Estimates suggest that up to 22 million British customers will see their energy bills rise in 2022 as companies take advantage of the adjusted price cap. Energy regulator Ofgem increased the cap by £693 in early April to give flailing companies space to offset a global trend of rising wholesale gas prices. While estimates suggest average bills will rise from £1,277 to £1,971, energy firms have taken advantage of their newfound breathing space in different ways, resulting in variable costs for customers.
Customers with Scottish Power will see their bills rise with the price cap by £693 a year.
Similarly to the below firms, the new rates won’t immediately apply to customers on some tariff agreements.
Those on standard (variable) pay as you go and default tariffs will feel the burn, but prices under fixed agreements won’t increase until the tariff ends.
Scottish Power also has support systems, including adjustable tariffs, the Scottish Power Hardship Fund and a Priority Services Register for those in need.
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After the price cap adjustment, British Gas customers will see their prices increase by varying amounts depending on their plan with the firm.
Credit customers pay an additional £693 per year, split into £58 monthly instalments.
Those with prepayment agreements pay slightly more at £708 a year or £59 per month.
Like EDF, British Gas also has funding grants for vulnerable customers and payment plans to suit those needing assistance.
EDF Energy has utilised the price cap adjustment to its fullest, with average annual bills for its customers increasing by £693.
Prepayment customers will feel the burn almost immediately, with their tariffs boosted by the allowed maximum, while fixed tariff customers won’t see a change yet.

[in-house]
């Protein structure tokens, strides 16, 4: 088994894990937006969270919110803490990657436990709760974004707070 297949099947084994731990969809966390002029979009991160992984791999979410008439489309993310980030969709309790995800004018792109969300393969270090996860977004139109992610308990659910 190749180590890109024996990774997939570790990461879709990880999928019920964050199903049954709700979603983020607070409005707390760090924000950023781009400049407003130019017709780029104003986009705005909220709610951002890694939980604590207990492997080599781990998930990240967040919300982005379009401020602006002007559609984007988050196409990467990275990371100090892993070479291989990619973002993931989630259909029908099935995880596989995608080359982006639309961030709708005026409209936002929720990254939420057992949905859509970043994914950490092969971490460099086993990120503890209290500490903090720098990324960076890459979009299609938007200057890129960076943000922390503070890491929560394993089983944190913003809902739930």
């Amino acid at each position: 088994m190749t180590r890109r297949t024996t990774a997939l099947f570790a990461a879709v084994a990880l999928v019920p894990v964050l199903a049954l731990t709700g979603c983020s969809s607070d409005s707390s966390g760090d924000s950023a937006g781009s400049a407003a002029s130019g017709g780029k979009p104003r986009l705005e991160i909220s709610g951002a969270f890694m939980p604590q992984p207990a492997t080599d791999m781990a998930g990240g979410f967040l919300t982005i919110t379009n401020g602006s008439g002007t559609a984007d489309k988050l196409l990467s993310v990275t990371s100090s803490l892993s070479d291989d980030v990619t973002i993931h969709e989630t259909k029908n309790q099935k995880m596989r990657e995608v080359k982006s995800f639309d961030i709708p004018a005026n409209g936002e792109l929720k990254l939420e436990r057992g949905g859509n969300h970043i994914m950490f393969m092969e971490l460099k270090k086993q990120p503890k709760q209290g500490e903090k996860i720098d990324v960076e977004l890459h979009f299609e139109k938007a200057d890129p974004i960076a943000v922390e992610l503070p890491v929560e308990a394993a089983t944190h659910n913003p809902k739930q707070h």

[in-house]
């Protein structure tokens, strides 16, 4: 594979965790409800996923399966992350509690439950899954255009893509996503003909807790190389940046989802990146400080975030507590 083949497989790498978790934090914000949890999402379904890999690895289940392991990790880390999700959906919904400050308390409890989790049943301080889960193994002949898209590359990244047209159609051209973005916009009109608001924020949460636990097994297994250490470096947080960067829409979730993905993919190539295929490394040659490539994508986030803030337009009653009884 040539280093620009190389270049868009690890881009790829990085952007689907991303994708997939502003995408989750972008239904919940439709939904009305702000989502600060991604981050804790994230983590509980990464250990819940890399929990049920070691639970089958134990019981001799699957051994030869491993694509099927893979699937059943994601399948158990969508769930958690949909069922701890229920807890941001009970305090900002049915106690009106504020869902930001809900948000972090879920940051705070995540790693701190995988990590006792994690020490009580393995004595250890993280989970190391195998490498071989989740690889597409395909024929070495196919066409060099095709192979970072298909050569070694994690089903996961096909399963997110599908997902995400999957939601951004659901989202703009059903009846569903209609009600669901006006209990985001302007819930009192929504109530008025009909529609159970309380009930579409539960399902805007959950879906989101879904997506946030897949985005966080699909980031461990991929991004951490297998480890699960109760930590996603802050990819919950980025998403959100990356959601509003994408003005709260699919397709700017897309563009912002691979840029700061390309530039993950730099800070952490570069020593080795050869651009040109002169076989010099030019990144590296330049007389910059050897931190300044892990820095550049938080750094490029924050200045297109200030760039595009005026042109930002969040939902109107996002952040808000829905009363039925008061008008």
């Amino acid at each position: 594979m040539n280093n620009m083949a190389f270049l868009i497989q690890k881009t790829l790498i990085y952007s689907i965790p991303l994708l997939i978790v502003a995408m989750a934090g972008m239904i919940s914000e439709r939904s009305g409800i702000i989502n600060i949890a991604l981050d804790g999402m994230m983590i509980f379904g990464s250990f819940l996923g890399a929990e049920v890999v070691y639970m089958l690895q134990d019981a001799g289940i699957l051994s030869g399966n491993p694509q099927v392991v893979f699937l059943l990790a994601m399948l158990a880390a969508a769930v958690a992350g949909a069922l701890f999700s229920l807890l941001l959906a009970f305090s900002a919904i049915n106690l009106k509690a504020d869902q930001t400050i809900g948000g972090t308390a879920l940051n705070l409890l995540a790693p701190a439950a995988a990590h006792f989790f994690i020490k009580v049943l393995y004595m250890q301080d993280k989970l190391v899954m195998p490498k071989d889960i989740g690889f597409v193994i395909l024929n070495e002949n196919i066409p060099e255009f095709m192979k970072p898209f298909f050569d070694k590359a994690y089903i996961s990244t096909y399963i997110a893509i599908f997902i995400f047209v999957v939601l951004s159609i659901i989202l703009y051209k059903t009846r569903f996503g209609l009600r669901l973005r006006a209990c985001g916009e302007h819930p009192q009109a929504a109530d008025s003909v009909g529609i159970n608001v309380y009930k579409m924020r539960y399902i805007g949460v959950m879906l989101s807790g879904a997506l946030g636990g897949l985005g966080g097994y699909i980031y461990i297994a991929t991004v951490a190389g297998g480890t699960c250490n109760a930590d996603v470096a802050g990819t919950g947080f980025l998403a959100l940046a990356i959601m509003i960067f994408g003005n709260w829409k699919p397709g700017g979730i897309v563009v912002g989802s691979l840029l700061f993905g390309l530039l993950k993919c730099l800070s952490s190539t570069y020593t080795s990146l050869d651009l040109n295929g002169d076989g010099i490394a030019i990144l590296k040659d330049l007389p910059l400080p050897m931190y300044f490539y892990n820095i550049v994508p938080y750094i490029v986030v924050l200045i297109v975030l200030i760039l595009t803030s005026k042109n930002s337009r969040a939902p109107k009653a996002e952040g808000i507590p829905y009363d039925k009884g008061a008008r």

Their bills won’t change until their current tariff ends, and EDF has offered both groups support to help cut prices.
On top of smart meters, free access to the Energy Hub and advice, EDF also offers vulnerable customers support via its EDF Customer Support Fund, which they can use for bill assistance via the Priority Services Register.
Octopus has announced that its customers on the Flexible Octopus tariff will see their prices rise, while those on the Flexible Octopus (variable) alternative will change with the end of their tariff.
Representatives have committed to sending customers emails including a breakdown of how their bills could change and have offered some tariffs that will slightly undercut the adjusted rates.
Those on standard variable tariffs pay £2 less than the annual £693 cap increase, while loyal customers can count on a rebate of £48 via the Loyal Octopus scheme, meaning they pay £643 instead.
Customers who need further assistance can apply to the Octopus Assist fund, which provides grants worth between £50 and £500.
Now in special administration, Bulb is a taxpayer-funded venture that increased its Pay Monthly and Pay As You Go bills with the price cap.
Customers can expect to pay an additional £693.16 every year, averaging approximately £13.33 more per week depending on energy usage.
Bulb has advised customers expecting a crunch on their income to go to the company for help, as it offers advice and flexible payment arrangements in weekly, fortnightly or Fuel Direct instalments.
The firm also assists customers with financial assessments, installing household energy efficiency measures, and help via the Warm Home Discount.
Prices for Shell customers on a fixed energy tariff won’t see their prices change this month, while those of flexible (standard variable) alternatives will.
Shell’s default will soon become the Flexible 7, changed from the flexible 6, increasing electricity rates from 20.871p to 29.239p per kWh, and comes with a standing charge priced at 37.92p.
Gas prices will increase from 4.055p to 7.344p per kWH, with an added standing charge of 27.22p.
Household credit customers will pay the additional £693 at rates of £60 more a month, while prepayment will cost £59 per month, or £708 a year.